editors and copyists, unknown to us and mostly unknown to each other, spanning nine centuries"
Richard Dawkins (The God Delusion)
"Yahweh: "The God of the Old Testament is arguably the most unplesant character in all fiction: jealous and proud of it; a petty, unjust,
unforgiving control-freak; a vindictive, bloodthirsty ethnic cleanser, a misogynistic, homophobic, racist, infanticidal, genocidal,
filicidal, pestilential, megalomaniacal, sadomasochistic, capriciously malevolent bully."
Richard Dawkins (The God Delusion)
"God exists, if only in the form of a meme with high survival value, or infective power, in the environment provided by human culture."
"Faith is the great cop-out, the great excuse to evade the need to think and evaluate evidence. Faith is belief in spite of, even
perhaps because of, the lack of evidence."
"It is often said, mainly by the 'no-contests', that although there is no positive evidence for the existence of God, nor is there
evidence against his existence. So it is best to keep an open mind and be agnostic. At first sight that seems an unassailable position,
at least in the weak sense of Pascal's wager. But on second thoughts it seems a cop-out, because the same could be said of Father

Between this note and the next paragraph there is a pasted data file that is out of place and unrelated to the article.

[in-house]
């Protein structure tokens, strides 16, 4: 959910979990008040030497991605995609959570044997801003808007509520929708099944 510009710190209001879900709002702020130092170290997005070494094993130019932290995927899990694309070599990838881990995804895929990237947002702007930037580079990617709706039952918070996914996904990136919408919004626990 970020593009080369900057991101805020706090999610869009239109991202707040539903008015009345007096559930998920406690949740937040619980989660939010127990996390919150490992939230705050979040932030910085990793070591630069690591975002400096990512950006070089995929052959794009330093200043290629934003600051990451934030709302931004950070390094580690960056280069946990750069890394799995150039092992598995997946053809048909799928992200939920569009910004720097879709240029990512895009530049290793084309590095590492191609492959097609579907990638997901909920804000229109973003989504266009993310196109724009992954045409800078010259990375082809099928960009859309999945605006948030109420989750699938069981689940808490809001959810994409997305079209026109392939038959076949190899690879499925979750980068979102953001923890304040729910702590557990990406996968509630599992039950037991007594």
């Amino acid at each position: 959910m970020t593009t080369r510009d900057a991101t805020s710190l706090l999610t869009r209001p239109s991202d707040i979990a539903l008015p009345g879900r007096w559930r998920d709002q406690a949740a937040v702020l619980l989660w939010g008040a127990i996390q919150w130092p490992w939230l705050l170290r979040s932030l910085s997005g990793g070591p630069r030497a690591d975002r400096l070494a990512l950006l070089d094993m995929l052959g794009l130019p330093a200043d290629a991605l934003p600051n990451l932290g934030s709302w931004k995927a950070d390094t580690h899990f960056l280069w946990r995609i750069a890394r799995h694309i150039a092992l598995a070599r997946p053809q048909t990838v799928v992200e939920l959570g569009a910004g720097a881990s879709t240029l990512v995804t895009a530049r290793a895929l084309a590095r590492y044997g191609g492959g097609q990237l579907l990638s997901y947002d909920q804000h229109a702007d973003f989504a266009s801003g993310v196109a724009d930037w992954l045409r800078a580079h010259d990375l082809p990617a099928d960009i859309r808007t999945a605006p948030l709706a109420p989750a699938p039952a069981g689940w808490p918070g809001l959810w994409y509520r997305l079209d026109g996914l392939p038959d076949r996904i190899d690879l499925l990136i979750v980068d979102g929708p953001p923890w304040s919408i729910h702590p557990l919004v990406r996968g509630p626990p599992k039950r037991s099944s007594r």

Christmas and tooth fairies. There may be fairies at the bottom of the garden. There is no evidence for it, but you can't prove
that there aren't any, so shouldn't we be agnostic with respect to fairies?"
Richard Dawkins (The God Delusion)
"...when two opposite points of view are expressed with equal intensity, the truth does not necessarily lie exactly halfway between them.
It is possible for one side to be simply wrong."
Some Human Mysteries
"You will hear things like, "Science doesn't know everything." Well, of course science doesn't know everything. But,
because science doesn't know everything, it doesn't mean that science knows nothing. Science knows enough for us to
be watched by a few million people now on television, for these lights to be working, for quite extraordinary
miracles to have taken place in terms of the harnessing of the physical world and our dim approaches towards
understanding it. And as Wittgenstein quite rightly said, 'When we understand every single secret of the universe,
there will still be left the eternal mystery of the human heart.'"